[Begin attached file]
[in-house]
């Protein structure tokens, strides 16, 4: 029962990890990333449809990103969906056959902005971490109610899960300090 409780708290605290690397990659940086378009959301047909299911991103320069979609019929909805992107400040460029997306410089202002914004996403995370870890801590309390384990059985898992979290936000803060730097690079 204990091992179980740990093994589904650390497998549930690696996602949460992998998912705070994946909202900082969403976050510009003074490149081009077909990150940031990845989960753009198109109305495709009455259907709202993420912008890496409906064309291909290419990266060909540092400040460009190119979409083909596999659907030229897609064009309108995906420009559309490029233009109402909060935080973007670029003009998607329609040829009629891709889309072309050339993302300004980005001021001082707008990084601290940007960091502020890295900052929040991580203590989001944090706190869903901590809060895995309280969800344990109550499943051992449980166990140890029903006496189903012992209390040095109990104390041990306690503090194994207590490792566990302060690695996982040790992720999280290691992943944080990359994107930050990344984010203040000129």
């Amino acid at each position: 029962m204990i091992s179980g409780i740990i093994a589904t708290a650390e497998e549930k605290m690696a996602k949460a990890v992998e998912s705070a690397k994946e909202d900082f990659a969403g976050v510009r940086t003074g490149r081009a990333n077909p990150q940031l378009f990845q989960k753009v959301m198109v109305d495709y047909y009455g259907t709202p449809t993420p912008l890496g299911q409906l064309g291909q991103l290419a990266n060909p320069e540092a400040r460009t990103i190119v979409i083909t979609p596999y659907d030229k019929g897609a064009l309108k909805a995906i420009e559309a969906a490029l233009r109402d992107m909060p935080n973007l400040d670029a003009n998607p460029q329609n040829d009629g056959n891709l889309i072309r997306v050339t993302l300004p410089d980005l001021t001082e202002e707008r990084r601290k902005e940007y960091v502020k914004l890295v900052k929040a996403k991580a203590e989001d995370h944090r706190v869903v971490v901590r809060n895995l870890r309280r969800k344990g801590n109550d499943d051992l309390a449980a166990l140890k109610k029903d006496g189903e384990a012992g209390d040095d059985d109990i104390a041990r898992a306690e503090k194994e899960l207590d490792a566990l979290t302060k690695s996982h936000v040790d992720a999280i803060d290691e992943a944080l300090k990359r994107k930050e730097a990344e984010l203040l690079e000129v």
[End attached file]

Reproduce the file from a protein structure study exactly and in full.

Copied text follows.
[in-house]
């Protein structure tokens, strides 16, 4: 029962990890990333449809990103969906056959902005971490109610899960300090 409780708290605290690397990659940086378009959301047909299911991103320069979609019929909805992107400040460029997306410089202002914004996403995370870890801590309390384990059985898992979290936000803060730097690079 204990091992179980740990093994589904650390497998549930690696996602949460992998998912705070994946909202900082969403976050510009003074490149081009077909990150940031990845989960753009198109109305495709009455259907709202993420912008890496409906064309291909290419990266060909540092400040460009190119979409083909596999659907030229897609064009309108995906420009559309490029233009109402909060935080973007670029003009998607329609040829009629891709889309072309050339993302300004980005001021001082707008990084601290940007960091502020890295900052929040991580203590989001944090706190869903901590809060895995309280969800344990109550499943051992449980166990140890029903006496189903012992209390040095109990104390041990306690503090194994207590490792566990302060690695996982040790992720999280290691992943944080990359994107930050990344984010203040000129």
């Amino acid at each position: 029962m204990i091992s179980g409780i740990i093994a589904t708290a650390e497998e549930k605290m690696a996602k949460a990890v992998e998912s705070a690397k994946e909202d900082f990659a969403g976050v510009r940086t003074g490149r081009a990333n077909p990150q940031l378009f990845q989960k753009v959301m198109v109305d495709y047909y009455g259907t709202p449809t993420p912008l890496g299911q409906l064309g291909q991103l290419a990266n060909p320069e540092a400040r460009t990103i190119v979409i083909t979609p596999y659907d030229k019929g897609a064009l309108k909805a995906i420009e559309a969906a490029l233009r109402d992107m909060p935080n973007l400040d670029a003009n998607p460029q329609n040829d009629g056959n891709l889309i072309r997306v050339t993302l300004p410089d980005l001021t001082e202002e707008r990084r601290k902005e940007y960091v502020k914004l890295v900052k929040a996403k991580a203590e989001d995370h944090r706190v869903v971490v901590r809060n895995l870890r309280r969800k344990g801590n109550d499943d051992l309390a449980a166990l140890k109610k029903d006496g189903e384990a012992g209390d040095d059985d109990i104390a041990r898992a306690e503090k194994e899960l207590d490792a566990l979290t302060k690695s996982h936000v040790d992720a999280i803060d290691e992943a944080l300090k990359r994107k930050e730097a990344e984010l203040l690079e000129v």